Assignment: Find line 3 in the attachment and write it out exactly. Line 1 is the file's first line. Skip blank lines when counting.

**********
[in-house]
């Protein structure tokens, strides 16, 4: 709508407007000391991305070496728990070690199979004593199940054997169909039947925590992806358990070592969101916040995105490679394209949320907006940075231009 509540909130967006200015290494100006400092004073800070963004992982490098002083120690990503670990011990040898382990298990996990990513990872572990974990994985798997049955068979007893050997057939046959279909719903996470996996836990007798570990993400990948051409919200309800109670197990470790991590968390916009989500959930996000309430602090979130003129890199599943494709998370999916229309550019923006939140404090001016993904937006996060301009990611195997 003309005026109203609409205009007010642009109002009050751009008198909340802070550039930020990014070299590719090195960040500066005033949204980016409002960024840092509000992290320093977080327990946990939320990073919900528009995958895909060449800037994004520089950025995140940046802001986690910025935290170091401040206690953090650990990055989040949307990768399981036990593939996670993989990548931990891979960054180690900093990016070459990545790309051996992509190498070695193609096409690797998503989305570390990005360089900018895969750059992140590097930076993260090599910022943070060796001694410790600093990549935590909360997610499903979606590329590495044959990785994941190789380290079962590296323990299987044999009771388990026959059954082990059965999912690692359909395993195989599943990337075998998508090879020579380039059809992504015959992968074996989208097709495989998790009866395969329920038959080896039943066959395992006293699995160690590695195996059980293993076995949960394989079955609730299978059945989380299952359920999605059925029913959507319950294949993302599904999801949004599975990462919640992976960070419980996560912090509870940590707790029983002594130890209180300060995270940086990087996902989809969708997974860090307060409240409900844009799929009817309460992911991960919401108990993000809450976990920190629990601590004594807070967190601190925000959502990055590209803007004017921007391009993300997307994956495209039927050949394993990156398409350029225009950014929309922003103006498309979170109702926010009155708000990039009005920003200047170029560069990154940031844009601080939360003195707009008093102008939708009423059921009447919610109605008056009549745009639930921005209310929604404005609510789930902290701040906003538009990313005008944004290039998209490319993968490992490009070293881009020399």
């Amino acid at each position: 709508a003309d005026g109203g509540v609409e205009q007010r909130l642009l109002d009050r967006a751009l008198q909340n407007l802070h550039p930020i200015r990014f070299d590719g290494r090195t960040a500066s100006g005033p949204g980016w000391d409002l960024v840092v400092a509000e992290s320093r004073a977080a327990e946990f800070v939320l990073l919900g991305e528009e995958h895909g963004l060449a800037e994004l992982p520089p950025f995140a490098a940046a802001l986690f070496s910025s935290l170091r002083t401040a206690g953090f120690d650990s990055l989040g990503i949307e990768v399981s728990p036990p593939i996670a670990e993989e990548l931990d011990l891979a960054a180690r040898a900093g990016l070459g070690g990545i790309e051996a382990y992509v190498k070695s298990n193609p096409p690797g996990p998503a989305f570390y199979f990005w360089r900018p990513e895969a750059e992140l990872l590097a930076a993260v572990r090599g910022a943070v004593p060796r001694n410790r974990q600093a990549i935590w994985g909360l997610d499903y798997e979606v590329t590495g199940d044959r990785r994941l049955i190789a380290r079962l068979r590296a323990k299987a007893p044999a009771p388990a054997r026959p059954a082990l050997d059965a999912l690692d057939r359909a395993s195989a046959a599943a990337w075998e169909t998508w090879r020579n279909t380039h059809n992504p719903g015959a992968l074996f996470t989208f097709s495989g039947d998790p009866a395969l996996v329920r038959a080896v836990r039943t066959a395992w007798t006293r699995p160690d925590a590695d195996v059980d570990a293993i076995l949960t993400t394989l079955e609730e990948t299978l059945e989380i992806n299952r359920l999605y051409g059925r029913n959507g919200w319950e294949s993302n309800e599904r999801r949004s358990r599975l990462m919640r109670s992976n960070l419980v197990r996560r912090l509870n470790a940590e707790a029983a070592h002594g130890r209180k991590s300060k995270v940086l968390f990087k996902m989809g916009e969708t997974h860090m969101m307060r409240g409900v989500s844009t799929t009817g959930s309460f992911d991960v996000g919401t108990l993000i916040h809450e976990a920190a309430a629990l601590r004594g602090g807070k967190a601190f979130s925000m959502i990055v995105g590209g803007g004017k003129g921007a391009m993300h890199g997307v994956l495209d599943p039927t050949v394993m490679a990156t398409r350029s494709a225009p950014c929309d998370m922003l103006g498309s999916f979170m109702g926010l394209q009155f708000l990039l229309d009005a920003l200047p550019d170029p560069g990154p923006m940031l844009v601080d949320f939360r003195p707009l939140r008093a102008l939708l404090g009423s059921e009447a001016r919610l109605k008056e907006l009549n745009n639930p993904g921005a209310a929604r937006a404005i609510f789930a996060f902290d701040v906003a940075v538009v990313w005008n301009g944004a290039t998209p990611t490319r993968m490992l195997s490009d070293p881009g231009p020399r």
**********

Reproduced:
């Amino acid at each position: 709508a003309d005026g109203g509540v609409e205009q007010r909130l642009l109002d009050r967006a751009l008198q909340n407007l802070h550039p930020i200015r990014f070299d590719g290494r090195t960040a500066s100006g005033p949204g980016w000391d409002l960024v840092v400092a509000e992290s320093r004073a977080a327990e946990f800070v939320l990073l919900g991305e528009e995958h895909g963004l060449a800037e994004l992982p520089p950025f995140a490098a940046a802001l986690f070496s910025s935290l170091r002083t401040a206690g953090f120690d650990s990055l989040g990503i949307e990768v399981s728990p036990p593939i996670a670990e993989e990548l931990d011990l891979a960054a180690r040898a900093g990016l070459g070690g990545i790309e051996a382990y992509v190498k070695s298990n193609p096409p690797g996990p998503a989305f570390y199979f990005w360089r900018p990513e895969a750059e992140l990872l590097a930076a993260v572990r090599g910022a943070v004593p060796r001694n410790r974990q600093a990549i935590w994985g909360l997610d499903y798997e979606v590329t590495g199940d044959r990785r994941l049955i190789a380290r079962l068979r590296a323990k299987a007893p044999a009771p388990a054997r026959p059954a082990l050997d059965a999912l690692d057939r359909a395993s195989a046959a599943a990337w075998e169909t998508w090879r020579n279909t380039h059809n992504p719903g015959a992968l074996f996470t989208f097709s495989g039947d998790p009866a395969l996996v329920r038959a080896v836990r039943t066959a395992w007798t006293r699995p160690d925590a590695d195996v059980d570990a293993i076995l949960t993400t394989l079955e609730e990948t299978l059945e989380i992806n299952r359920l999605y051409g059925r029913n959507g919200w319950e294949s993302n309800e599904r999801r949004s358990r599975l990462m919640r109670s992976n960070l419980v197990r996560r912090l509870n470790a940590e707790a029983a070592h002594g130890r209180k991590s300060k995270v940086l968390f990087k996902m989809g916009e969708t997974h860090m969101m307060r409240g409900v989500s844009t799929t009817g959930s309460f992911d991960v996000g919401t108990l993000i916040h809450e976990a920190a309430a629990l601590r004594g602090g807070k967190a601190f979130s925000m959502i990055v995105g590209g803007g004017k003129g921007a391009m993300h890199g997307v994956l495209d599943p039927t050949v394993m490679a990156t398409r350029s494709a225009p950014c929309d998370m922003l103006g498309s999916f979170m109702g926010l394209q009155f708000l990039l229309d009005a920003l200047p550019d170029p560069g990154p923006m940031l844009v601080d949320f939360r003195p707009l939140r008093a102008l939708l404090g009423s059921e009447a001016r919610l109605k008056e907006l009549n745009n639930p993904g921005a209310a929604r937006a404005i609510f789930a996060f902290d701040v906003a940075v538009v990313w005008n301009g944004a290039t998209p990611t490319r993968m490992l195997s490009d070293p881009g231009p020399r």